(8 U.S.C. 1101(a)(15)(K)).
    (6) PERSONAL CONTACT INFORMATION.--
    (A) IN GENERAL.--The term ``personal contact informa-
    tion'' means information, or a forum to obtain such informa-
    tion, that would permit individuals to contact each other,
    including--
    (i) the name or residential, postal, electronic mail,
    or instant message address of an individual;
    (ii) the telephone, pager, cellphone, or fax number,
    or voice message mailbox of an individual; or
    (iii) the provision of an opportunity for an in-person
    meeting.
    (B) EXCEPTION.--Such term does not include a photo-
    graph or general information about the background or
    interests of a person.
    (7) REPRESENTATIVE.--The term ``representative'' means,
    with respect to an international marriage broker, the person
    or entity acting on behalf of such broker. Such a representative
    may be a recruiter, agent, independent contractor, or other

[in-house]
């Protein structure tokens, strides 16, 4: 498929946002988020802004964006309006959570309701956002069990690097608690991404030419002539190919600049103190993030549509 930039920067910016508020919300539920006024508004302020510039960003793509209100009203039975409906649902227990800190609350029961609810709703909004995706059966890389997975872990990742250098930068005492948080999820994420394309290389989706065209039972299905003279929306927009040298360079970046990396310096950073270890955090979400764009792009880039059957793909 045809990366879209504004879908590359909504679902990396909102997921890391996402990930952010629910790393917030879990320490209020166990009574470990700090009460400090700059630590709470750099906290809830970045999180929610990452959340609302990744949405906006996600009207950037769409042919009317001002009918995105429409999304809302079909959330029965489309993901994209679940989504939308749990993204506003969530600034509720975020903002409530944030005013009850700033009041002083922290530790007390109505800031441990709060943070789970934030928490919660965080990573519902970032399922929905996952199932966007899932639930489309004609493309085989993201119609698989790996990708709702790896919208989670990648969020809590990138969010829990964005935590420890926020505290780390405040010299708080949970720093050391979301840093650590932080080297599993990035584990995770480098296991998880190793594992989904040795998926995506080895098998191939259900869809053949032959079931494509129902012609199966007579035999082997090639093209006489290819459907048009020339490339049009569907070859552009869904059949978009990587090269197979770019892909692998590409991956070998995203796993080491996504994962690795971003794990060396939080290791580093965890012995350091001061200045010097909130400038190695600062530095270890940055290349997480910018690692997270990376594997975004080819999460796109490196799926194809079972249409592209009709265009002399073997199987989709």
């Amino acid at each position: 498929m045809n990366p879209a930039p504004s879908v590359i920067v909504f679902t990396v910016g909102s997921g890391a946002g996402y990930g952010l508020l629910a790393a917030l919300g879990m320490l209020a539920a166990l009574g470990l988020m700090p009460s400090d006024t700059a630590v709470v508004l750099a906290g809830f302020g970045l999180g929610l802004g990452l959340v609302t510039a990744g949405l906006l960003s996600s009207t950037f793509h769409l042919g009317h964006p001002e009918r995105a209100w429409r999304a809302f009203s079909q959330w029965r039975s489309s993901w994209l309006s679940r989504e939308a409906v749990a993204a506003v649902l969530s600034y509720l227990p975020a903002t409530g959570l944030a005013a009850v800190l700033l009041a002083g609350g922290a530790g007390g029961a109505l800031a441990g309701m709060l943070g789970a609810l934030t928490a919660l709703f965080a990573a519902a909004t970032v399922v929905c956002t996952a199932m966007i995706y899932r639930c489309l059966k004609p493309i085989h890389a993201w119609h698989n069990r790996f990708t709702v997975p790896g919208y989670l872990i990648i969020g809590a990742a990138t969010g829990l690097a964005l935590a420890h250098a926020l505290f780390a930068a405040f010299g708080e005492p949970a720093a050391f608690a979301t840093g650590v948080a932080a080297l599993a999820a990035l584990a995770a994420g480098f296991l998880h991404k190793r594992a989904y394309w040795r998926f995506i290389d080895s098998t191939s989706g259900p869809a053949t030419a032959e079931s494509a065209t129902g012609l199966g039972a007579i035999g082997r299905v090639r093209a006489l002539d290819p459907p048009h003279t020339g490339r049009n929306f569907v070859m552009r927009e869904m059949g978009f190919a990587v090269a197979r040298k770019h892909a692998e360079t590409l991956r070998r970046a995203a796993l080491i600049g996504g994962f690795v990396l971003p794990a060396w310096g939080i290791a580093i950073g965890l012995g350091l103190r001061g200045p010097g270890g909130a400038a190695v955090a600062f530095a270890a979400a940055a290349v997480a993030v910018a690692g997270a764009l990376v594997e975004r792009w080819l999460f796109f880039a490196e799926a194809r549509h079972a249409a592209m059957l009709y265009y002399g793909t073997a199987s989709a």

international marriage broker or other person conveying
    information about or to a United States client or foreign
    national client, whether or not the person or entity receives
    remuneration.
    H. R. 3402--117

    (8) STATE.--The term ``State'' includes the District of
    Columbia, Puerto Rico, the Virgin Islands, Guam, American
    Samoa, and the Northern Mariana Islands.
    (9) UNITED STATES.--The term ``United States'', when used
    in a geographic sense, includes all the States.
    (10) UNITED STATES CLIENT.--The term ``United States
    client'' means a United States citizen or other individual who
    resides in the United States and who utilizes the services
    of an international marriage broker, if a payment is made
    or a debt is incurred to utilize such services.
    (f) GAO STUDY AND REPORT.--
    (1) STUDY.--The Comptroller General of the United States
    shall conduct a study--
    (A) on the impact of this section and section 832 on
    the K nonimmigrant visa process, including specifically--
    (i) annual numerical changes in petitions for K
    nonimmigrant visas;
    (ii) the annual number (and percentage) of such